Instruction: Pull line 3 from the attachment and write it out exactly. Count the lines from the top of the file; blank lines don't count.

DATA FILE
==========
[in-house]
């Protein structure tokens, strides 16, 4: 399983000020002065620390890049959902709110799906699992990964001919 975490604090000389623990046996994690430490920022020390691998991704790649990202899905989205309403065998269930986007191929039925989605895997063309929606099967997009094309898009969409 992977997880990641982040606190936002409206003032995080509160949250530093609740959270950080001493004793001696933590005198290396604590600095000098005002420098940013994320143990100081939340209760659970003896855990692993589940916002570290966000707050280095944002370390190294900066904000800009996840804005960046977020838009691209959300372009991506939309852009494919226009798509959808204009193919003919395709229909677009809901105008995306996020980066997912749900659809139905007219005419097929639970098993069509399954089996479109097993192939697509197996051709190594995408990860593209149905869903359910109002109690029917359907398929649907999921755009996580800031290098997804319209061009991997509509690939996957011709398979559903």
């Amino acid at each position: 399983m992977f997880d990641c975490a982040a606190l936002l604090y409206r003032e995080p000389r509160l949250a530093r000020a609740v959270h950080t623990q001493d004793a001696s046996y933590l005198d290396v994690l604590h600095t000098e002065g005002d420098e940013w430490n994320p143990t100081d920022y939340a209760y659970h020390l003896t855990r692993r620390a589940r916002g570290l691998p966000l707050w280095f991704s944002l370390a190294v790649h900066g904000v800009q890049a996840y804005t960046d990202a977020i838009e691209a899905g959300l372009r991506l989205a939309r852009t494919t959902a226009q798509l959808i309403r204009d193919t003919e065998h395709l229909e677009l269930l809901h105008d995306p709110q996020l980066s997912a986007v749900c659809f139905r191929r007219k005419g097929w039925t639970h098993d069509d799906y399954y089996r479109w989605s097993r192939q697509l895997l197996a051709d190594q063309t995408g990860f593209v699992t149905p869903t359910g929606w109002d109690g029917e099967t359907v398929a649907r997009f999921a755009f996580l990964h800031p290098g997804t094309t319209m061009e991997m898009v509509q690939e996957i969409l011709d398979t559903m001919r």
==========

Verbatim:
């Amino acid at each position: 399983m992977f997880d990641c975490a982040a606190l936002l604090y409206r003032e995080p000389r509160l949250a530093r000020a609740v959270h950080t623990q001493d004793a001696s046996y933590l005198d290396v994690l604590h600095t000098e002065g005002d420098e940013w430490n994320p143990t100081d920022y939340a209760y659970h020390l003896t855990r692993r620390a589940r916002g570290l691998p966000l707050w280095f991704s944002l370390a190294v790649h900066g904000v800009q890049a996840y804005t960046d990202a977020i838009e691209a899905g959300l372009r991506l989205a939309r852009t494919t959902a226009q798509l959808i309403r204009d193919t003919e065998h395709l229909e677009l269930l809901h105008d995306p709110q996020l980066s997912a986007v749900c659809f139905r191929r007219k005419g097929w039925t639970h098993d069509d799906y399954y089996r479109w989605s097993r192939q697509l895997l197996a051709d190594q063309t995408g990860f593209v699992t149905p869903t359910g929606w109002d109690g029917e099967t359907v398929a649907r997009f999921a755009f996580l990964h800031p290098g997804t094309t319209m061009e991997m898009v509509q690939e996957i969409l011709d398979t559903m001919r």